As a kid, I was a terrible bully. In 3rd grade, I kidnapped a kid’s blue rock, which he’d brought in for show-and-tell. I left a ransom note that reduced him to a tearful panic, which only made me hate him more. In middle school, I mocked a handful of classmates relentlessly, until one of them spoke to me about my behavior so directly, and so absent of malice, that I had a true come-to-Jesus moment and vowed to become a different person. I’ve spent many years trying not only to make up for the pain I caused others but also to understand where that behavior came from in the first place.
Why did I try to elevate myself in my own eyes—and in the eyes of the “cool” kids—by pointing out what I considered to be the insufficiencies of the “uncool” kids? It was my understanding that kids who acted badly came from homes where they themselves were bullied or lacked love in some way. Whenever I reported to my mom any kind of bad behavior exhibited by my classmates (I never reported my own, of course), her face would soften with compassion, and she would wonder aloud about what hardships they might be facing at home. But that wasn’t my story: I had all the love and guidance I needed…I was just mean.
The Deeper Need Behind Bullying
It wasn’t until I read G. Willow Wilson’s 2010 memoir, The Butterfly Mosque, that I got any insight into where my bullying might have originated. As an American woman who moved with a friend to Cairo in her 20s, Wilson found herself on the receiving end of unkindness and discrimination from her Egyptian neighbors.
“We are cruelest to those who remind us of our capacity for cruelness,” she writes. “It was this that made [our] relations with our neighbors so bitter: it was clear that they did not like who they became around us…. This is the heart of the clash of civilizations: not the hatred of the Other, but the self-hatred produced by the Other” (all emphases are mine).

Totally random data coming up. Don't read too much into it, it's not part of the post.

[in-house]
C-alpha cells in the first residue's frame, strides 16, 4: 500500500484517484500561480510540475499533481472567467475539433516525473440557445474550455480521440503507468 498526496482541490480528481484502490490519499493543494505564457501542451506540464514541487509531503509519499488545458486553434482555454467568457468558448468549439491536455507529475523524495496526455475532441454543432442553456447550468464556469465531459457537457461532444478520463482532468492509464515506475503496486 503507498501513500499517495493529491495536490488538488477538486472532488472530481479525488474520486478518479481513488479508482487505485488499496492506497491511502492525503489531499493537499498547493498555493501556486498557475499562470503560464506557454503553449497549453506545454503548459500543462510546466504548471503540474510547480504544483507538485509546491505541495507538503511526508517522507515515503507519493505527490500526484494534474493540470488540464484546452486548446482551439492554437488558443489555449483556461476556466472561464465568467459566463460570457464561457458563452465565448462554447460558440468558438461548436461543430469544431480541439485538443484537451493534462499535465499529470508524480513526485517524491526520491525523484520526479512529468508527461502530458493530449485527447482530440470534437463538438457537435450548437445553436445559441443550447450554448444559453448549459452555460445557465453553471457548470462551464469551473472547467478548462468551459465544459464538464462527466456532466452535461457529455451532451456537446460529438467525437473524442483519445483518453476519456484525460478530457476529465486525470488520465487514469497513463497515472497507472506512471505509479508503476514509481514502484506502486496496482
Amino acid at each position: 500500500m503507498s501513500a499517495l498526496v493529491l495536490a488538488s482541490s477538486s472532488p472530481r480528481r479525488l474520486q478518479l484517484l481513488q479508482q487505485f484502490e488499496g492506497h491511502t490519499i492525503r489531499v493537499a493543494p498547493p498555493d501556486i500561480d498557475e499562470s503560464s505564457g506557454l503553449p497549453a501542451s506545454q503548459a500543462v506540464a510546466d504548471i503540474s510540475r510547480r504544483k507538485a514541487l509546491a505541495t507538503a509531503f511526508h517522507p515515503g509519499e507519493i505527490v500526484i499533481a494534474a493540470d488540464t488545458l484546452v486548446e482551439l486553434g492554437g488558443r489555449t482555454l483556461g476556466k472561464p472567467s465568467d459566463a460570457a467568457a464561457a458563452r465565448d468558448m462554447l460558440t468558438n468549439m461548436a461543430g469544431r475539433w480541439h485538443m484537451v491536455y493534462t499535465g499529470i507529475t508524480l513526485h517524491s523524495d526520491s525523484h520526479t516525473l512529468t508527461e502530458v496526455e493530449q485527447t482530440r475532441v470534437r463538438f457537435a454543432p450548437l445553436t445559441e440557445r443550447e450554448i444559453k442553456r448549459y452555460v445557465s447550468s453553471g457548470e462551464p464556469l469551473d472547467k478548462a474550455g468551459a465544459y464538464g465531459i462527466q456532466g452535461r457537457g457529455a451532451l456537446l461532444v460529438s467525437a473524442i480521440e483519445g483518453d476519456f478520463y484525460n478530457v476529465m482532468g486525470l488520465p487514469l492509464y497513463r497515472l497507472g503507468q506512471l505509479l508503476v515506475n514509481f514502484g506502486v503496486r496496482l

I find this statement incredibly profound. And it’s the only theory that has ever resonated with me in my search for understanding on this subject. I did not like who I became in the presence of perceived weakness or differences that disturbed me. I was sickened by my power to hurt others, but instead of using my power to connect, I let self-hatred lead the way.
How Self-Love Can Make Us Kinder
Let’s return to the kid with the blue rock: his voice quivered when he talked, his hands were soft, and he wore the scared expression of a puppy expecting to be whacked at any moment. Thinking back on it, I wouldn’t be at all surprised if he was a gay kid who was, in fact, whacked on a regular basis at home. But instead of inspiring compassion in me, his vulnerability made me uncomfortable. I didn’t see it as a gift but rather as something to be stamped out. And the dark desire I felt in response to his vulnerability (i.e. my own capacity for cruelty) made me want to punish him. And I did.
The inverse of all this is Jesus’ command to love others as we love ourselves. But I’ve always been fascinated by Christ’s apparent assumption that we love ourselves. How many of us have a proper understanding of what it means to love ourselves? It follows that self-love—or lack thereof—would impact our ability to love others. How does framing our core issue as self-hatred affect how we might address the pandemic of othering in this world? I think the implications are worth unpacking.
Take, for example, the NIMBY folks who are protesting the group home where my cognitively disabled friend lives. If I posit that self-loathing is at the core of their lack of compassion, grace, and even common courtesy, what then is at the core of the disgust, judgment, and desire for revenge that I feel towards them?
I’m so grateful I get to live with the doctrine of forgiveness rather than the doctrine of karma.
Kristyn Komarnicki is the director of dialogue and convening for Christians for Social Action.